The more sensitive you are, whether you’re aware of being sensitive or not, the more likely it is that you will have TMS, mind-body syndrome, or neuroplastic pain.

The more sensitive you are, whether you’re aware of being sensitive or not, the more likely it is that you will have TMS, mind-body syndrome, or neuroplastic pain.

If you’re male, or someone who thinks it’s important to be tough and independent, you can still be highly sensitive, though your ego may not allow you to be consciously aware of this quality. Unconsciously, your mind may react to life’s stresses by producing physical symptoms.

If you’re an empath, someone who deeply feels other people’s discomfort or pain, you’re even more likely to have unwanted or potentially overwhelming emotions morph into somatic issues.

Since we all have mirror neurons in our brains, other people’s emotions are going to be contagious. Of course, not everybody feels everything to the same degree. Some people are highly sensitive to other people’s moods and energy, while others might not feel much of anything.

If you are highly sensitive or empathic, you know how easy it is for you to feel deeply and notice even the slightest physical sensation.

Like most things in life, balancing enough versus too much is crucial to feeling stable and confident. You don’t want to wrap yourself in cotton and avoid everything in life that might trigger you. On the other hand, you don’t want to continually put yourself in situations where you feel overstimulated or triggered. Just as Goldilocks had to try all three bowls of porridge before she found the one that was just right, life will be a perennial experiment to see what’s the right amount of social interaction, work, play, exercise, sleep, etc. that works best to support you and your nervous system.

If you have not yet read Elaine Aaron‘s book: The Highly Sensitive Person or Dr. Judith Orloff’s book: The Empath’s Survival Guide, I highly recommend them. 

Everybody is made differently, and being sensitive or empathic is not a choice, it’s just how you showed up. It could be from genetic predispositions, early childhood experiences, bullying, or a host of other factors that are not always easy or necessary to pinpoint. While you can retrain yourself to some degree to become less reactive, it’s important to recognize that much of your sensitivity is hardwired. If you have a tendency to be introverted, for example, you’re more likely to be highly sensitive. That does not mean all introverts are highly sensitive people. They aren’t. 

Conversely, you can be extroverted and still highly sensitive or empathic. In that case, you might be even more likely to have TMS because your self-concept, or ego, with all its unconscious defense mechanisms, won’t let you consciously feel vulnerable. So what happens? The body expresses what the ego can’t abide. As anyone with TMS knows, this can show up as: migraines, tinnitus, piriformis pain, backaches, sciatica, IBS, GERD, headaches, joint pain, allergies, TMJ issues, muscle pain, nerve pain, rashes, etc.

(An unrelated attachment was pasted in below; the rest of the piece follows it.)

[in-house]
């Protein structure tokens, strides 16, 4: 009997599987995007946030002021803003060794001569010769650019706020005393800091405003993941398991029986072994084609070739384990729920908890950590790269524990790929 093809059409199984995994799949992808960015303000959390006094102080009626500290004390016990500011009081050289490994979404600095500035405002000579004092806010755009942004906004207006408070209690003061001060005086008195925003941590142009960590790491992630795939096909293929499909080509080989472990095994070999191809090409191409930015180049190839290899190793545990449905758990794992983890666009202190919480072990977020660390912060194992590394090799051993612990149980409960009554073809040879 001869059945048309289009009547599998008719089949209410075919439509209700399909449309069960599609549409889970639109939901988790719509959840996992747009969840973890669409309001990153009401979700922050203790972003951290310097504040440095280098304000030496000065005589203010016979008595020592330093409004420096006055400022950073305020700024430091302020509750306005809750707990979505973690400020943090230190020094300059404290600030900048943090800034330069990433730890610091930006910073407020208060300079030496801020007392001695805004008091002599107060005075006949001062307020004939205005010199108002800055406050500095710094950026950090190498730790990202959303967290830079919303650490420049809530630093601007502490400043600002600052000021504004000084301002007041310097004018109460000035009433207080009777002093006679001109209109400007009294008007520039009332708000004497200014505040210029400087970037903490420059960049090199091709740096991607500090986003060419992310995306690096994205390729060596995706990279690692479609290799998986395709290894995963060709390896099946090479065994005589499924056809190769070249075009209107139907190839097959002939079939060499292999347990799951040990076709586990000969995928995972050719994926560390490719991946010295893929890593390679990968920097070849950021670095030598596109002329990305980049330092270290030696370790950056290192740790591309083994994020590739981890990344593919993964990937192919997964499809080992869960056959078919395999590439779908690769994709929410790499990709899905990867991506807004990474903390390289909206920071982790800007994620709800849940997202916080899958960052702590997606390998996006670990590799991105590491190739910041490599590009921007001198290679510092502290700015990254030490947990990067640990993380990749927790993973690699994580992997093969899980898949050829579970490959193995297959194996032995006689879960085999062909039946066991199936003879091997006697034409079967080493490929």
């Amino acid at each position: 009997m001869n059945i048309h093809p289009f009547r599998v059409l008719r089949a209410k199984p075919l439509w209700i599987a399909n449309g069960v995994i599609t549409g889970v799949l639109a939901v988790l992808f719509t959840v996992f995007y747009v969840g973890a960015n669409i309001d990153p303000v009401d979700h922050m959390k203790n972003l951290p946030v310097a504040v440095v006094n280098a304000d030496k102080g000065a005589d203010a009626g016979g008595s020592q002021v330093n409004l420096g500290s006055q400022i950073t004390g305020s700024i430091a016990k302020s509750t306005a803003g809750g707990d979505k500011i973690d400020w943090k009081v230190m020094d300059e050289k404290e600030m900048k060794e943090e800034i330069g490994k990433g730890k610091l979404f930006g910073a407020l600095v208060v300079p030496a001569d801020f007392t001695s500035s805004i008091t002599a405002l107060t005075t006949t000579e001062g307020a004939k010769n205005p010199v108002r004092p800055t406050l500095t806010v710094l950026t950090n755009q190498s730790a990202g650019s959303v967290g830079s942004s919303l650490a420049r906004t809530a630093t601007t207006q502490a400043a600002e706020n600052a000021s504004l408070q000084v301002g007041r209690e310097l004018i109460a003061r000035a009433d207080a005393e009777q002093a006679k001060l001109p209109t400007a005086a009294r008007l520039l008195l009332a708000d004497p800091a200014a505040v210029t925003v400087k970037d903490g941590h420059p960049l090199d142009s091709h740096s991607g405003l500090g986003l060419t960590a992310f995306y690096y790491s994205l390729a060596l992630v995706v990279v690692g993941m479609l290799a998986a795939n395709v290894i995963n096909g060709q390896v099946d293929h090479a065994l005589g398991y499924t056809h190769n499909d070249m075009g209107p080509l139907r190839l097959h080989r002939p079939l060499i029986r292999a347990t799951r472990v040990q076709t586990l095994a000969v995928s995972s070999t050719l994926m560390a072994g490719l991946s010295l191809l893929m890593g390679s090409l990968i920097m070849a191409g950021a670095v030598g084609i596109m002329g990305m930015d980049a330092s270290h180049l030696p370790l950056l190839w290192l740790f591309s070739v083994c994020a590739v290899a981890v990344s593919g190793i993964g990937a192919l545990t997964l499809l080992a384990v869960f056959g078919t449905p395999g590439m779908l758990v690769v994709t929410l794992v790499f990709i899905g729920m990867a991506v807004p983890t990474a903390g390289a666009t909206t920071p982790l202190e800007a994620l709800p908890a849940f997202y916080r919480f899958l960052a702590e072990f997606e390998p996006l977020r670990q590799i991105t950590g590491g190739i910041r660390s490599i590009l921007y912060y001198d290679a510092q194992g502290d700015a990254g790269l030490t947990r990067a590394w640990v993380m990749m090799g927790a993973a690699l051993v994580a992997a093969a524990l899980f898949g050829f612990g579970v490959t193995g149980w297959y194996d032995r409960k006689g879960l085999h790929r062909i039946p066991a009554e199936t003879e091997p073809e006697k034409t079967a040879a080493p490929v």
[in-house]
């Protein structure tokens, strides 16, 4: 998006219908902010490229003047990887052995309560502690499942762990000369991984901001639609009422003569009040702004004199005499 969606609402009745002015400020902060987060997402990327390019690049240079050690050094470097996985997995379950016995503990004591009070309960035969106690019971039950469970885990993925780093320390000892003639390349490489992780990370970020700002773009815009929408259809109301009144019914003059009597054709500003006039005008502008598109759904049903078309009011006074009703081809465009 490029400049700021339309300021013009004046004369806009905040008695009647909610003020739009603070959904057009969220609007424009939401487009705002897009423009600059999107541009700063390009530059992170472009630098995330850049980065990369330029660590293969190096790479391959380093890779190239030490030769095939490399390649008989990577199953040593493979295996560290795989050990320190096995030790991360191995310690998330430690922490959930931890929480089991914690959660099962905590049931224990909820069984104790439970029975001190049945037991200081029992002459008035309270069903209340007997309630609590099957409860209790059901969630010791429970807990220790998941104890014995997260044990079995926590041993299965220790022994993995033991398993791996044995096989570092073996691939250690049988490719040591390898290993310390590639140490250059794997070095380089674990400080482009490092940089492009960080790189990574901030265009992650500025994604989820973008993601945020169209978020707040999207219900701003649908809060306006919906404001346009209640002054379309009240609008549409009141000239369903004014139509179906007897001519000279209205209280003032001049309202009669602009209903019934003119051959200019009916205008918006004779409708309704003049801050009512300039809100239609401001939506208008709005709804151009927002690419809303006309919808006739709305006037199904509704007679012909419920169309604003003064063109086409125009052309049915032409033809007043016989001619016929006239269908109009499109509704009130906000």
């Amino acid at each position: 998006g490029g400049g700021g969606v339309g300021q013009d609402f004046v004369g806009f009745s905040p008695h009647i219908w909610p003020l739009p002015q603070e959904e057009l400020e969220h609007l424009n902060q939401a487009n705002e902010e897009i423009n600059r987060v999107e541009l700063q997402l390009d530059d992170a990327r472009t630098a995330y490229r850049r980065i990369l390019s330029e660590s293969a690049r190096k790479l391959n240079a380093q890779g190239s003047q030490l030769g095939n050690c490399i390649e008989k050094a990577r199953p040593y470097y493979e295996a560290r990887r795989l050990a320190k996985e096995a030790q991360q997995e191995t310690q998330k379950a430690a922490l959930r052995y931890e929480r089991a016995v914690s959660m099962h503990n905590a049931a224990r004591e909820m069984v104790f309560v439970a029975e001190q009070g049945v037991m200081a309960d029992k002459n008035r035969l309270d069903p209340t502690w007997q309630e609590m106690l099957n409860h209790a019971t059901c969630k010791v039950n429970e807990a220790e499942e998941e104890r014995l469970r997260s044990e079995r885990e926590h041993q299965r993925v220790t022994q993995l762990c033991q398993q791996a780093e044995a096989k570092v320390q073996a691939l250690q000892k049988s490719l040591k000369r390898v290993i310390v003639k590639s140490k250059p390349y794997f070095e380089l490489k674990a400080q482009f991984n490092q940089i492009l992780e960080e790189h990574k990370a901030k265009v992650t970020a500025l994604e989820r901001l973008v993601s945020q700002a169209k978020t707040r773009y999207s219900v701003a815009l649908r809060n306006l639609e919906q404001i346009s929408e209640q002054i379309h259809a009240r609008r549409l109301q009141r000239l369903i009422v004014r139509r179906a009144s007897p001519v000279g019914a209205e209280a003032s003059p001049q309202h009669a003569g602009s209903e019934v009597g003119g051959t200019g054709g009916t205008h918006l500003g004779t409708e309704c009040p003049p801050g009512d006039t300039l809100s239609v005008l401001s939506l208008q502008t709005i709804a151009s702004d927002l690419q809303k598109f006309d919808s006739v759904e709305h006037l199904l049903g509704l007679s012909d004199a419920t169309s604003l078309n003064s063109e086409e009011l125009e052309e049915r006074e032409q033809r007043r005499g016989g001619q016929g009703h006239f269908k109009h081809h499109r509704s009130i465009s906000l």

Respecting the person you are is fundamental to creating a loving, self-compassionate relationship with yourself. If you notice mind-body symptoms, it’s likely you have a lot of unexpressed emotions, and a strong inner-critic. Even the most aware person is incapable of delving into their unconscious mind. Thankfully, you can get enough material by listening to your self-talk. Journaling, either in written or audio, is also a great way to regularly process your feelings. When you’re in touch with some of your feelings, it’s easy to think you understand them, but once you start to write, or talk about them (even if it’s in your audio journal and not to another person), more typically emerges.  

While awareness and expression are prerequisites for developing self-compassion, they are not enough. The hardest thing I ever ask anyone, including myself, to practice is self-compassion. Becoming self- compassionate, requires actively applying yourself to the task on a daily basis. It takes a lot of practice to ferret out your negative self-talk and repeatedly respond with loving kindness, patience, and emotional generosity. It’s helpful to immerse yourself in material designed to foster these new patterns. You can find hundreds of relevant free meditations and talks on the Insight Timer app.

If you’re recovering from TMS, it’s important to remember that your recovery is not linear, nor will emotional awareness make your symptoms vanish. Along with journaling, and other techniques, it’s crucial to understand that your symptoms don’t signal that anything is physiologically wrong. Fully believing this, when faced with challenging physical sensations, can be incredibly difficult.

Feeling safe when unpleasant or scary symptoms occur, even if you know there is nothing wrong with you, takes a lot of practice. TMS is cunning. One minute it shows up as back pain, the next day it’s GERD, and the following month it’s anxiety. Many TMS therapists say the ultimate goal is to feel indifferent to your symptoms, no matter how they show up. That’s hard, but it’s possible. 

Once again, the more you understand yourself, and the more kindly you can treat yourself, the more likely it is that you will manage your life, both internal and external, in a way that best supports you.

Copyright Nicole S. Urdang

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Nicole Urdang

Nicole S. Urdang, M.S., NCC, DHM is a Holistic Psychotherapist in Buffalo, NY. She holds a New York state license in mental health counseling and a doctorate in homeopathic medicine from the British Institute of Homeopathy.